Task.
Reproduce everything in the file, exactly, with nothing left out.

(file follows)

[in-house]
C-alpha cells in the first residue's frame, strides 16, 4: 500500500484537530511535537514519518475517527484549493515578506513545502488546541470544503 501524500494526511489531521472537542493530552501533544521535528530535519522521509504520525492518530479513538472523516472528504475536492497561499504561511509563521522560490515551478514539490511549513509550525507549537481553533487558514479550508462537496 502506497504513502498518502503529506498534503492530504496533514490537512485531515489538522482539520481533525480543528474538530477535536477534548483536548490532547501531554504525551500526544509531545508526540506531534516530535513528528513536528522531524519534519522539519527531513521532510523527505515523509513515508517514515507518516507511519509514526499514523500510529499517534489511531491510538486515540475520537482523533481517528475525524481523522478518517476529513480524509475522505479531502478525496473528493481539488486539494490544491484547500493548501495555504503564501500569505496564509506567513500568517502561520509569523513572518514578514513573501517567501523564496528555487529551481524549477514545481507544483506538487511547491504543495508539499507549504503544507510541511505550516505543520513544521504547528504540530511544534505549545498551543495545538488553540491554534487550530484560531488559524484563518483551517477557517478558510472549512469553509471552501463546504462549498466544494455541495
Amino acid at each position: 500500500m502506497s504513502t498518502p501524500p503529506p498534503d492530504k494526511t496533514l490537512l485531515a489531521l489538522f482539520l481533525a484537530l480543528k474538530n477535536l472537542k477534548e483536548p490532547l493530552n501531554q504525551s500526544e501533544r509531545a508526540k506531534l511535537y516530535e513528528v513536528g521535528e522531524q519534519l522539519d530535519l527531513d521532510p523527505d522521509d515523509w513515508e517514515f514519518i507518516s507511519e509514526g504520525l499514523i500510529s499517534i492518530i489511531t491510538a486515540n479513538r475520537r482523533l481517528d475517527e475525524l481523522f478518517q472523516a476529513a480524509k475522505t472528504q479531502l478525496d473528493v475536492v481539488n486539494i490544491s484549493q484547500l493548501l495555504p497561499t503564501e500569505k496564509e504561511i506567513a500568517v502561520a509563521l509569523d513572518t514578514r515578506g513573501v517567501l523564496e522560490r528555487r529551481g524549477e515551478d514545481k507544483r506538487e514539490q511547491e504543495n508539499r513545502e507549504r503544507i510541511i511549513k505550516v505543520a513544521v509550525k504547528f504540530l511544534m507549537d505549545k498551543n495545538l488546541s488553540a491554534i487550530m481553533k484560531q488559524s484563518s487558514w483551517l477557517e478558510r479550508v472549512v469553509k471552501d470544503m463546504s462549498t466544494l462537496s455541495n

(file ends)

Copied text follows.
[in-house]
C-alpha cells in the first residue's frame, strides 16, 4: 500500500484537530511535537514519518475517527484549493515578506513545502488546541470544503 501524500494526511489531521472537542493530552501533544521535528530535519522521509504520525492518530479513538472523516472528504475536492497561499504561511509563521522560490515551478514539490511549513509550525507549537481553533487558514479550508462537496 502506497504513502498518502503529506498534503492530504496533514490537512485531515489538522482539520481533525480543528474538530477535536477534548483536548490532547501531554504525551500526544509531545508526540506531534516530535513528528513536528522531524519534519522539519527531513521532510523527505515523509513515508517514515507518516507511519509514526499514523500510529499517534489511531491510538486515540475520537482523533481517528475525524481523522478518517476529513480524509475522505479531502478525496473528493481539488486539494490544491484547500493548501495555504503564501500569505496564509506567513500568517502561520509569523513572518514578514513573501517567501523564496528555487529551481524549477514545481507544483506538487511547491504543495508539499507549504503544507510541511505550516505543520513544521504547528504540530511544534505549545498551543495545538488553540491554534487550530484560531488559524484563518483551517477557517478558510472549512469553509471552501463546504462549498466544494455541495
Amino acid at each position: 500500500m502506497s504513502t498518502p501524500p503529506p498534503d492530504k494526511t496533514l490537512l485531515a489531521l489538522f482539520l481533525a484537530l480543528k474538530n477535536l472537542k477534548e483536548p490532547l493530552n501531554q504525551s500526544e501533544r509531545a508526540k506531534l511535537y516530535e513528528v513536528g521535528e522531524q519534519l522539519d530535519l527531513d521532510p523527505d522521509d515523509w513515508e517514515f514519518i507518516s507511519e509514526g504520525l499514523i500510529s499517534i492518530i489511531t491510538a486515540n479513538r475520537r482523533l481517528d475517527e475525524l481523522f478518517q472523516a476529513a480524509k475522505t472528504q479531502l478525496d473528493v475536492v481539488n486539494i490544491s484549493q484547500l493548501l495555504p497561499t503564501e500569505k496564509e504561511i506567513a500568517v502561520a509563521l509569523d513572518t514578514r515578506g513573501v517567501l523564496e522560490r528555487r529551481g524549477e515551478d514545481k507544483r506538487e514539490q511547491e504543495n508539499r513545502e507549504r503544507i510541511i511549513k505550516v505543520a513544521v509550525k504547528f504540530l511544534m507549537d505549545k498551543n495545538l488546541s488553540a491554534i487550530m481553533k484560531q488559524s484563518s487558514w483551517l477557517e478558510r479550508v472549512v469553509k471552501d470544503m463546504s462549498t466544494l462537496s455541495n